Of course, the federal government has long had a role in the wireless industry: chiefly through clearing and setting aside swaths of spectrum and then putting that spectrum up for auction. These auctions have raised hundreds of billions of dollars for federal coffers. And available remaining bands of spectrum have the potential to raise in excess of at least another $100 billion for the U.S. Treasury.
Such federal receipts are undeniably valuable. But what is far more valuable, and far more important for American wireless customers, is putting spectrum to its highest-value use, as determined by free and private markets.
In the prior administration, the federal government quietly yet expeditiously auctioned off spectrum rights to private wireless carriers, which in turn provided improved 5G wireless services to the American public. All of this worked well without an overarching national spectrum strategy, years-long studies, or any of the other visible projects that the Biden Administration envisions.
But now, for unexplained reasons, America now apparently needs a national spectrum strategy. It is long on plans and studies and short on actions. Various spectrum bands are to be studied for a period of two years. This is supposed to occur after at least one of those spectrum bands has been studied by the Pentagon for more than a year.
The bottom line? No federal spectrum will be available for auction anytime soon. Check back in a few years.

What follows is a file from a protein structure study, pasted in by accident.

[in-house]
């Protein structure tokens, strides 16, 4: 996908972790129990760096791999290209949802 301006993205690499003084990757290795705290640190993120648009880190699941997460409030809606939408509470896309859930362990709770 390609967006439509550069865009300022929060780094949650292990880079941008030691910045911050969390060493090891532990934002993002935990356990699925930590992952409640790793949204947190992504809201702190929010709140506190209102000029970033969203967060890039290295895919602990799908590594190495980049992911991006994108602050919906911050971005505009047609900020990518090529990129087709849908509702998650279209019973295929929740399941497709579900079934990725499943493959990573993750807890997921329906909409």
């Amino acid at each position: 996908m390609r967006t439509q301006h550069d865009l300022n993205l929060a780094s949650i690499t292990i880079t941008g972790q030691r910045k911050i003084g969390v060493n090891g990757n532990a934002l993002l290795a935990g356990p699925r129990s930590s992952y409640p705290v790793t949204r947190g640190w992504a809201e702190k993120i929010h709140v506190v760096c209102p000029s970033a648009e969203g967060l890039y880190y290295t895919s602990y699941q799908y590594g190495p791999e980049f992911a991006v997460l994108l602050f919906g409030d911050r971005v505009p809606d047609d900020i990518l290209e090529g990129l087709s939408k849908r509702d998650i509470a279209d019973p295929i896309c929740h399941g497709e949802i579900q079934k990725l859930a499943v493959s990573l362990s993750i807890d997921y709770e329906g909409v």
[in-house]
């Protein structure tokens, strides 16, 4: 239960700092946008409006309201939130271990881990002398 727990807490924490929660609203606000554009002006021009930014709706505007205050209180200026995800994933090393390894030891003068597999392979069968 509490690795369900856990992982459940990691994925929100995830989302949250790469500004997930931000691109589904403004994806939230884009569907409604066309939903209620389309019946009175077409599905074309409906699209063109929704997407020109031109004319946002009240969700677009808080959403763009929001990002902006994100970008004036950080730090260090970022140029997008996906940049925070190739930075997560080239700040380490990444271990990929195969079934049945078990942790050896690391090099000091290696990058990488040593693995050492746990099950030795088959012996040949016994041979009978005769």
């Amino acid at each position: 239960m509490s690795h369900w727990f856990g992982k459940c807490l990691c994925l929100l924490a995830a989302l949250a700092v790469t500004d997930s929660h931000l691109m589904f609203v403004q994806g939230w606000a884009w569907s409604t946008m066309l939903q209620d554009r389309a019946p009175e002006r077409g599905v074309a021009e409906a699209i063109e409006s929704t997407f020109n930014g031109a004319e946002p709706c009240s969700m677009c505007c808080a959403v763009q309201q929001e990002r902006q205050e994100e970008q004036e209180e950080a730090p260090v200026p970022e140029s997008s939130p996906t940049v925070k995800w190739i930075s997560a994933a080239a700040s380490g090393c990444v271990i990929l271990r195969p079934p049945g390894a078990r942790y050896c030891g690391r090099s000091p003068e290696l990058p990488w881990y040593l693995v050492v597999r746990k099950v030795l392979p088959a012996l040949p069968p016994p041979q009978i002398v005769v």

Complicating matters further is that the FCC’s legal authority to auction off spectrum expired earlier this year following a brief extension. Efforts to reauthorize this authority have been stalled in Congress. Now, with the administration conceding that no new bands of spectrum will be released in the foreseeable future, there is little urgency for Congress to take up the issue and grant the FCC auction authority once again. A wise course of action would be to grant the FCC permanent auction authority so that Congress need not reauthorize it every few years. Yet no one seems to want permanent authority and valuable Congressional time is wasted every few years for no purpose.
The National Spectrum Strategy uses the words “collaborate” or “collaboration” 39 times. It is all well-intended, no doubt. But American businesses did not innovate and did not create the wireless industry through government collaboration.
In the end, America has two starkly different choices. One approach is guided by the heavy hand of government: “collaboration,” a national spectrum workforce plan, a national spectrum R&D plan, and other federally-managed programs. It is an approach that has rarely worked well, if at all.
The other approach is based on tried-and-true competitive markets. Businesses compete and innovate to meet customer demands, not government mandates. Wireless communications services, the most important technological advancement of our lifetimes—if not in all of modern history—developed under competition.
Yes, more spectrum needs to be transferred from government to private hands. But that can happen quickly, quietly, and without the complexity of a national spectrum plan that does everything except actually help auction off spectrum to private actors in a timely or efficient manner.
The administration’s National Spectrum Strategy was undoubtedly prepared with good intentions. But good intentions are not enough. America can and must do better—much better.